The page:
I will never forget meeting “our” Afghan family at Seattle-Tacoma International Airport baggage claim. We knew almost nothing about them. That February evening, our pressing questions were if they spoke English or had winter coats. Our signs said “welcome” in Dari. Later we learned the dad is a writer who was specifically targeted by the Taliban. After a harrowing departure from Afghanistan, the young family spent months on a U.S. Army base before coming to Seattle. They found us — with big smiles on their faces. The mom said, “I never thought we would have so many friends to greet us in Seattle.” 

The need for volunteer sponsors like us is enormous. We are just regular people who have found sponsorship to be challenging but doable, enormously rewarding, and while we know we aren’t solving all the world’s problems, it feels good to be “doing our bit” amid an international crisis. Our welcome and support makes a world of difference for one family. Everyone wants to help, but many think what we are doing must be too hard. It’s not — if we can do it, so can you.

“Overwhelmed” and “stretched beyond belief” are words you hear these days to describe the usual resettlement agencies, groups such as Lutheran Community Services and the International Rescue Committee. With up to 100,000 Ukrainians about to flood into our country, it’s hard to remember we’re still scrambling to deal with the 70,000 Afghans who arrived last year. For me, as I watched the Afghan crisis unfold, that feeling of, “I should do something to help” finally spilled over some inner threshold.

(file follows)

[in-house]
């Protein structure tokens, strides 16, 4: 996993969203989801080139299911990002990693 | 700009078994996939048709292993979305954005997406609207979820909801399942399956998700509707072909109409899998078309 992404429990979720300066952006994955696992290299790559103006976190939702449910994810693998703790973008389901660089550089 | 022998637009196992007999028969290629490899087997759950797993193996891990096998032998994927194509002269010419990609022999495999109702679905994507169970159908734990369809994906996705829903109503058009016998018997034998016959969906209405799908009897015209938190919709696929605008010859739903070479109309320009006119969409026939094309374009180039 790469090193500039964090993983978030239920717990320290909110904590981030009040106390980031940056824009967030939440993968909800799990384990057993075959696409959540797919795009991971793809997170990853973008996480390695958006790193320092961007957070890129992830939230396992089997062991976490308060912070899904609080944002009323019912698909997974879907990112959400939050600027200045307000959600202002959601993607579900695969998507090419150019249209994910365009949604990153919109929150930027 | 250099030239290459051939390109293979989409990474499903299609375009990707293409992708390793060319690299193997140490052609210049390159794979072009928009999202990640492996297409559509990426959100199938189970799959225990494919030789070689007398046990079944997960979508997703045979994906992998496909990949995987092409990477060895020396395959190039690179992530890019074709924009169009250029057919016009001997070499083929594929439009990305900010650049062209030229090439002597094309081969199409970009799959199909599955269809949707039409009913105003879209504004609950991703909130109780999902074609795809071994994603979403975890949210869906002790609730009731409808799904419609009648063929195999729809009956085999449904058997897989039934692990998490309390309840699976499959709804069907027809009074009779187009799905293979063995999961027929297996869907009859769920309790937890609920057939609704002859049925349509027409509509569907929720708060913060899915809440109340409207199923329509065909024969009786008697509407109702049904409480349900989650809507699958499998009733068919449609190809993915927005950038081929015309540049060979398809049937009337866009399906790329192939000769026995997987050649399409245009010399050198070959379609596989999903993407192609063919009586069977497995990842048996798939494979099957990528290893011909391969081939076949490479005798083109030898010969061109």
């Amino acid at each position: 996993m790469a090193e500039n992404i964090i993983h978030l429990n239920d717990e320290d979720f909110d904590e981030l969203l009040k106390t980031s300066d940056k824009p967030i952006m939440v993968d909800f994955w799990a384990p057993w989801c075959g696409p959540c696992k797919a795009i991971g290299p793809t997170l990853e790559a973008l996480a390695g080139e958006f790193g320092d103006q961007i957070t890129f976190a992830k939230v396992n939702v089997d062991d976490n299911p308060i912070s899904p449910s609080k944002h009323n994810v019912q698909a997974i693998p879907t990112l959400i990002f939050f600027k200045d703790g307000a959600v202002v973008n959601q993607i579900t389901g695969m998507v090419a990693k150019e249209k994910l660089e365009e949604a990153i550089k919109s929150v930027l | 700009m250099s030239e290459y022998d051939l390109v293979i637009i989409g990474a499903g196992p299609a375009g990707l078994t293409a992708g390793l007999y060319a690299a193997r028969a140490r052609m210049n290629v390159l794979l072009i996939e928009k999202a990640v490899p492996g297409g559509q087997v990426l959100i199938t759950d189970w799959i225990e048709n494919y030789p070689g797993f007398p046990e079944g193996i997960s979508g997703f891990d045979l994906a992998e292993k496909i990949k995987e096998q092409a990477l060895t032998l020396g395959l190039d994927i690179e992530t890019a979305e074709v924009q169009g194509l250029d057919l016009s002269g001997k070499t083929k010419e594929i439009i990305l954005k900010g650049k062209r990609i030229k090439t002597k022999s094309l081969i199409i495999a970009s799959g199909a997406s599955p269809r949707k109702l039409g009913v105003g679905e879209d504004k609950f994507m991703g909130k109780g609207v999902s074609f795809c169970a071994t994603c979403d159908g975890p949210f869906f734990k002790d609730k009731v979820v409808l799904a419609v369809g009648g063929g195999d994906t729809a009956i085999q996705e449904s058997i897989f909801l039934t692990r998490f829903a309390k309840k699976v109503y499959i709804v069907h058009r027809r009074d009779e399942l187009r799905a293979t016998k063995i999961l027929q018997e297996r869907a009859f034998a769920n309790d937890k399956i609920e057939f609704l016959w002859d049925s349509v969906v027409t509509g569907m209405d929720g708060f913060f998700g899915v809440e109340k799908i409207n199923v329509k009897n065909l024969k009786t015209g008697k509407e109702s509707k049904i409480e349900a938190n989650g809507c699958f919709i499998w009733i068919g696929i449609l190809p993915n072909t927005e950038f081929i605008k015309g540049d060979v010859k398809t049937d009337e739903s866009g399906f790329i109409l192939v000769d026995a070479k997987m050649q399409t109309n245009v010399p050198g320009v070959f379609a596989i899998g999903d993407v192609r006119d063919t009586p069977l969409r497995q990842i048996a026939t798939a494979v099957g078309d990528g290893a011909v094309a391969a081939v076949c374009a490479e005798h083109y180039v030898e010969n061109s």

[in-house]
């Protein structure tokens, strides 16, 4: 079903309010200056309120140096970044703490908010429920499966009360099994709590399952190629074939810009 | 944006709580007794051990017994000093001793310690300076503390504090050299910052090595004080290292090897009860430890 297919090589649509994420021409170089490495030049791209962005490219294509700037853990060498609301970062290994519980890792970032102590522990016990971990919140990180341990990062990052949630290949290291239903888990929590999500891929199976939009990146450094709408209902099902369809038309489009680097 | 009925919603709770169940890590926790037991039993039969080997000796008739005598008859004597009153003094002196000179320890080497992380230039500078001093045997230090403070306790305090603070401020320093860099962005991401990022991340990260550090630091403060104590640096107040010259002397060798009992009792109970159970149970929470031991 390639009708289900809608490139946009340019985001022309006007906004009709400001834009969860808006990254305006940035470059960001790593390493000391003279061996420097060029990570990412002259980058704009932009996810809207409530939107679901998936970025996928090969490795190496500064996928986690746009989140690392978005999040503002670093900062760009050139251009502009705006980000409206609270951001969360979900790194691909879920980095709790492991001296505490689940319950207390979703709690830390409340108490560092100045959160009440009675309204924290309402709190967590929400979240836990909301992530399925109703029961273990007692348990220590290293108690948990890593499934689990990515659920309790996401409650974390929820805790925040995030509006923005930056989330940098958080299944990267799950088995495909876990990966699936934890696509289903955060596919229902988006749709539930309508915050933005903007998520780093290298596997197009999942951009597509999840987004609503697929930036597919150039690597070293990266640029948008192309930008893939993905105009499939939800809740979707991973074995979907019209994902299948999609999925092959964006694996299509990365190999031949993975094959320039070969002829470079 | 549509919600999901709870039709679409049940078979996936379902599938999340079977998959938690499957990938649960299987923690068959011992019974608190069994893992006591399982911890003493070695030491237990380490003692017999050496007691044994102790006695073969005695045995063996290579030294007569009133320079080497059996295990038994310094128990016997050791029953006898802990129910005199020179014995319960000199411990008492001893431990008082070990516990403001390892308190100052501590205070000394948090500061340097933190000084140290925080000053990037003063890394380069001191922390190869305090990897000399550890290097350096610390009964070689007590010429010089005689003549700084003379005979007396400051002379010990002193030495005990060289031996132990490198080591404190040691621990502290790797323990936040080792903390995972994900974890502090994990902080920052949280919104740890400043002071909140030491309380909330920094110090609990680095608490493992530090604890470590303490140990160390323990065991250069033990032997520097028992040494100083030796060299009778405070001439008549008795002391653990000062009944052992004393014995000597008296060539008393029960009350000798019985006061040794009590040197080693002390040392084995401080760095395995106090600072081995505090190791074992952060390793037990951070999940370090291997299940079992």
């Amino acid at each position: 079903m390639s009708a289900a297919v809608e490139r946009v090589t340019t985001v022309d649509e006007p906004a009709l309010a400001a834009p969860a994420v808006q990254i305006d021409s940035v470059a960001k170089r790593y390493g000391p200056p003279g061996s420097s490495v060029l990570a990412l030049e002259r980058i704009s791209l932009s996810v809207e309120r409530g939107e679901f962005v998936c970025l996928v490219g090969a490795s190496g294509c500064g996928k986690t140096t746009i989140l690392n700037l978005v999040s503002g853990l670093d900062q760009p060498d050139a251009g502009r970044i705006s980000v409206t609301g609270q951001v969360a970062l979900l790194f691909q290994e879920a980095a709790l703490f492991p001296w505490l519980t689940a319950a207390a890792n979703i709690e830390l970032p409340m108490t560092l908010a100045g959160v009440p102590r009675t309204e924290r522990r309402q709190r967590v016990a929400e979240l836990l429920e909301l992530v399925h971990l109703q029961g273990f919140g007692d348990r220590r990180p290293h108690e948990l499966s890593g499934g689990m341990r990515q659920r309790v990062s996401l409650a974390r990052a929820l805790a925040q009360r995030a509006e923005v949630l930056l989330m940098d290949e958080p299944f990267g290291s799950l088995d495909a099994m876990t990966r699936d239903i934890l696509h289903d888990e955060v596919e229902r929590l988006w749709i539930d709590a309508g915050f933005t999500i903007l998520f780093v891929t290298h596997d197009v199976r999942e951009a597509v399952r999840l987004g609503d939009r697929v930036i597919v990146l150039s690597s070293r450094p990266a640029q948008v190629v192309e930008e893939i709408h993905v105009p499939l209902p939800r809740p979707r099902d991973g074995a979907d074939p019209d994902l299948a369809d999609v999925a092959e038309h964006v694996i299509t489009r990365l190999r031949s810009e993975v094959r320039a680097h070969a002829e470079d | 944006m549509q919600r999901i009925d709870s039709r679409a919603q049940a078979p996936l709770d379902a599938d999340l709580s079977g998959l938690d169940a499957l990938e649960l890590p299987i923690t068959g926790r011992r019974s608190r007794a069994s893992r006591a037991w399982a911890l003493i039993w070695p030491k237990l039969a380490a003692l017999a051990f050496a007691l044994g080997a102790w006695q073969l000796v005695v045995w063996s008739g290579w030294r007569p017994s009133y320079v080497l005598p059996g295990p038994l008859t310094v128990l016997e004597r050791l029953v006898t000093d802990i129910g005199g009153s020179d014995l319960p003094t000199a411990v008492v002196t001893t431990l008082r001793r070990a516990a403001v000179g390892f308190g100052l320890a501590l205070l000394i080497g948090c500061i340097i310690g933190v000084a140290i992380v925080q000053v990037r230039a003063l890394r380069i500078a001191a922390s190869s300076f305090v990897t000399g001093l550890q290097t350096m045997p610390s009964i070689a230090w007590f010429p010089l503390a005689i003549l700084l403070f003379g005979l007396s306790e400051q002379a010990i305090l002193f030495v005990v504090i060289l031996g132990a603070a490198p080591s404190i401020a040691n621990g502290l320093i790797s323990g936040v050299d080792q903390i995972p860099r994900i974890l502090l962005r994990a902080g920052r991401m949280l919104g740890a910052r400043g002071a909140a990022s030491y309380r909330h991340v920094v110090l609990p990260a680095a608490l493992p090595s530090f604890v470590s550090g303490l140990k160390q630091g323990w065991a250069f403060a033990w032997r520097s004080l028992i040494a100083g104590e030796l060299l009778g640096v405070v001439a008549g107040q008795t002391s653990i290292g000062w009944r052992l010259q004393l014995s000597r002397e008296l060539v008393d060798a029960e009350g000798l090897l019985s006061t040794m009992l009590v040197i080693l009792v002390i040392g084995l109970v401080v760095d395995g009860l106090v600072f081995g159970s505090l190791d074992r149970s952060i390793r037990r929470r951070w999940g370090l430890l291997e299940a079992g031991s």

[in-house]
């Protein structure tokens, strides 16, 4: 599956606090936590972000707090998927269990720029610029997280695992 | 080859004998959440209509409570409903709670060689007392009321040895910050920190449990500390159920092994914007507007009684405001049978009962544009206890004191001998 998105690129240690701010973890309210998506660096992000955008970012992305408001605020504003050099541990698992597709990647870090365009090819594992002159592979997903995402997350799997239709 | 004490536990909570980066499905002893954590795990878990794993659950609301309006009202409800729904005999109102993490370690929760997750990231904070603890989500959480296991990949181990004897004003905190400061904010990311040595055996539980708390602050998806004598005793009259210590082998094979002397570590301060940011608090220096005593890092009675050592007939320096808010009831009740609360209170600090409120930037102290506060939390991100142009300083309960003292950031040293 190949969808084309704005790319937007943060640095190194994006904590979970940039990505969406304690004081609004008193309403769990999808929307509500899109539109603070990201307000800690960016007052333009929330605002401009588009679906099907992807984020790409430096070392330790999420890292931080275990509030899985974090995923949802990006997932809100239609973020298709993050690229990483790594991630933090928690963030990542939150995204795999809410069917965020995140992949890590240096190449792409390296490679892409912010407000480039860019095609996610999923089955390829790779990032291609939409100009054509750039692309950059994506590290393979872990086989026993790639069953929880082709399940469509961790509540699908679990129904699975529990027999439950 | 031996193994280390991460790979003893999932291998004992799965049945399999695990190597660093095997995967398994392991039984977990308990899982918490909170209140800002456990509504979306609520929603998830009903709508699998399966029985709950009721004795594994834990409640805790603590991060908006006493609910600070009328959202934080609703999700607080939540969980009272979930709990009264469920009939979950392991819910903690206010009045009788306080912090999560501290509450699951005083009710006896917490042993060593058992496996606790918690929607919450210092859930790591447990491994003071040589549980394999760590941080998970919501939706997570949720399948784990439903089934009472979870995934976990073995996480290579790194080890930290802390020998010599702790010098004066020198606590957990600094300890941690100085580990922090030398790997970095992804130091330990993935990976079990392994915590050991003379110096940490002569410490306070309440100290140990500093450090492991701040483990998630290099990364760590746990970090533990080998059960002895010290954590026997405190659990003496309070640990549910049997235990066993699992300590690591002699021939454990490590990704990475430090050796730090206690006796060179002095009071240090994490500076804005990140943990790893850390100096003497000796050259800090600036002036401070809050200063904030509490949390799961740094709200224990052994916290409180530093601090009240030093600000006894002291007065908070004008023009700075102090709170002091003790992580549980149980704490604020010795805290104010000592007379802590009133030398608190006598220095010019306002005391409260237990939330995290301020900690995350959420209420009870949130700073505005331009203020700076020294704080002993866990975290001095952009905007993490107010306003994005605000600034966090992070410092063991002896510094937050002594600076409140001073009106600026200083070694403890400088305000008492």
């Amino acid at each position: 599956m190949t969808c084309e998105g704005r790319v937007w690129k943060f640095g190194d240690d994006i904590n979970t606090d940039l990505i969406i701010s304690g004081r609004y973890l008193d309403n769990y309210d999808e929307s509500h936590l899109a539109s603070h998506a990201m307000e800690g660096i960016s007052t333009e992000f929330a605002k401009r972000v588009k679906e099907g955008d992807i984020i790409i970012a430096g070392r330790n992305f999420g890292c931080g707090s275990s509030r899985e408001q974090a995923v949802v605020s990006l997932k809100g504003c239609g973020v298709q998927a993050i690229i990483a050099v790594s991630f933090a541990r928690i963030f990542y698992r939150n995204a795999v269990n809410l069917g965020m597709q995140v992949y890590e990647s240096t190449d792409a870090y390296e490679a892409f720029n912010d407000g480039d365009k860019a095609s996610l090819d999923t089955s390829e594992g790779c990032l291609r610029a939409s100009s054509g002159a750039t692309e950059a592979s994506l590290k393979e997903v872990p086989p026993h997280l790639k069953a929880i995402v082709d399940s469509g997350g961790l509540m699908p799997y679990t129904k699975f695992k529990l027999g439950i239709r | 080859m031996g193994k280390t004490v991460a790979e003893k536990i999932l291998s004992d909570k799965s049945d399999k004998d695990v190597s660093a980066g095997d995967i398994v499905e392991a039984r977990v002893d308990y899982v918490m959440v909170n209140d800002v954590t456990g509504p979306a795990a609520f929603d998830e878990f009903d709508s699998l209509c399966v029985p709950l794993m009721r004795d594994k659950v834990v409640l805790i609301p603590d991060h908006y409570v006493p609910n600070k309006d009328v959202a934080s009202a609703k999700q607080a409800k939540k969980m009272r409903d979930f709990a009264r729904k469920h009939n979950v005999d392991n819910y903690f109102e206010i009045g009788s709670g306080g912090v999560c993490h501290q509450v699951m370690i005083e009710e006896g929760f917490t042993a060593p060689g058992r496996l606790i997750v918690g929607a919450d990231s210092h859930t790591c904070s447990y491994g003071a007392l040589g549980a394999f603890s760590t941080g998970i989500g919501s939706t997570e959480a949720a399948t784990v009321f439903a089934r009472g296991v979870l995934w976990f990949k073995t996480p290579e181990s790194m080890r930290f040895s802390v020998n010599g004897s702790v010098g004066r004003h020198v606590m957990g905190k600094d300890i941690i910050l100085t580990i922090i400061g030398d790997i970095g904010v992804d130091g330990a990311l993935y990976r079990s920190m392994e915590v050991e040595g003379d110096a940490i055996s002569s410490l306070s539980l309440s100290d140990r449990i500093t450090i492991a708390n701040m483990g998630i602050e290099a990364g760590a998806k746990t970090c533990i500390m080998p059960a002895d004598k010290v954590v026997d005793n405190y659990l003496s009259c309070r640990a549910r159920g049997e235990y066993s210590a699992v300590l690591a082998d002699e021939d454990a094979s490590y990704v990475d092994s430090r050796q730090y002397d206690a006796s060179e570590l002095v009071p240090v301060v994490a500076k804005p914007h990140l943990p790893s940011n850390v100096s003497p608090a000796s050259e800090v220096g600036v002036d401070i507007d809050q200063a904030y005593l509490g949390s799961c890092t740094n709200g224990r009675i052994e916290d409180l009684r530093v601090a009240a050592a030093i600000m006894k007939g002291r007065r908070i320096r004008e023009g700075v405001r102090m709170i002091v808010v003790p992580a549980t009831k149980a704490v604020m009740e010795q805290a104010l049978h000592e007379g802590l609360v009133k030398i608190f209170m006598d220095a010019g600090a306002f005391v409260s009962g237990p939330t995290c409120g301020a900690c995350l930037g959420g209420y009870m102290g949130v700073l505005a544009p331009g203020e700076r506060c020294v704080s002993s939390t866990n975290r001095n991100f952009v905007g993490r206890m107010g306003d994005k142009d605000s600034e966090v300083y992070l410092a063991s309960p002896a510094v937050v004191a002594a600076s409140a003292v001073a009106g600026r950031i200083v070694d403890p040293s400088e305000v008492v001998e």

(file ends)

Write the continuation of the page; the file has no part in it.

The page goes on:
I tried to volunteer for the refugee support organizations. They never responded — they are that busy. So, inspired by reading a Seattle Times article about Viets for Afghans, my husband and I started our own “Sponsor Circle.” Sponsor Circle is a pilot program kick-started by the U.S. State Department during the Afghan crisis to enable volunteers to help incoming families directly. “Many hands make light work,” so we recruited a core of 11 close friends, including an architect, a librarian, a doctor, a tarot reader, a piano teacher and a couple of academics. We are all empty nesters; a few are semiretired.

Our job as volunteers is to provide the same services as the resettlement agencies including interpretation, temporary and long-term housing, signing the family up for social services, transportation, getting the kids into school, finding job-matching programs — everything needed to help them get on their feet within about three months. All the fun, but with minimal training and support! 

In the past months, we’ve met weekly on Zoom to discuss issues and divvy up tasks. It is scary to take responsibility for a vulnerable family. But when we reflect on the brave journey they’ve made, we remember that what we’re doing is not so hard. With resourcefulness, persistence and occasional bursts of energy, we are doing it! The main job is to be consistent, friendly faces sitting with our family, working through paperwork and personally introducing them to the details of life here. We had to raise money, but that was easy — our community is keenly interested.

Our Afghan family is delightful. The vivacious 9-year-old loves her new school. We are watching the 1-year-old progress from crawling to walking. They have told us their stories and shared beautiful meals. It has only been three months, but with the dad about to start a new job and all improving their English, the family is close to independence. We are transitioning our relationship from “sponsors” to “friends.” 

People ask, “How can we help?” There are hardworking refugee support organizations grateful to accept your donations. However, what’s most needed is people; the welcoming hands to support and guide these new arrivals. We are eager to mentor new circles. If you can imagine playing this role, check out sponsorcircles.org/ or ukraine.welcome.us/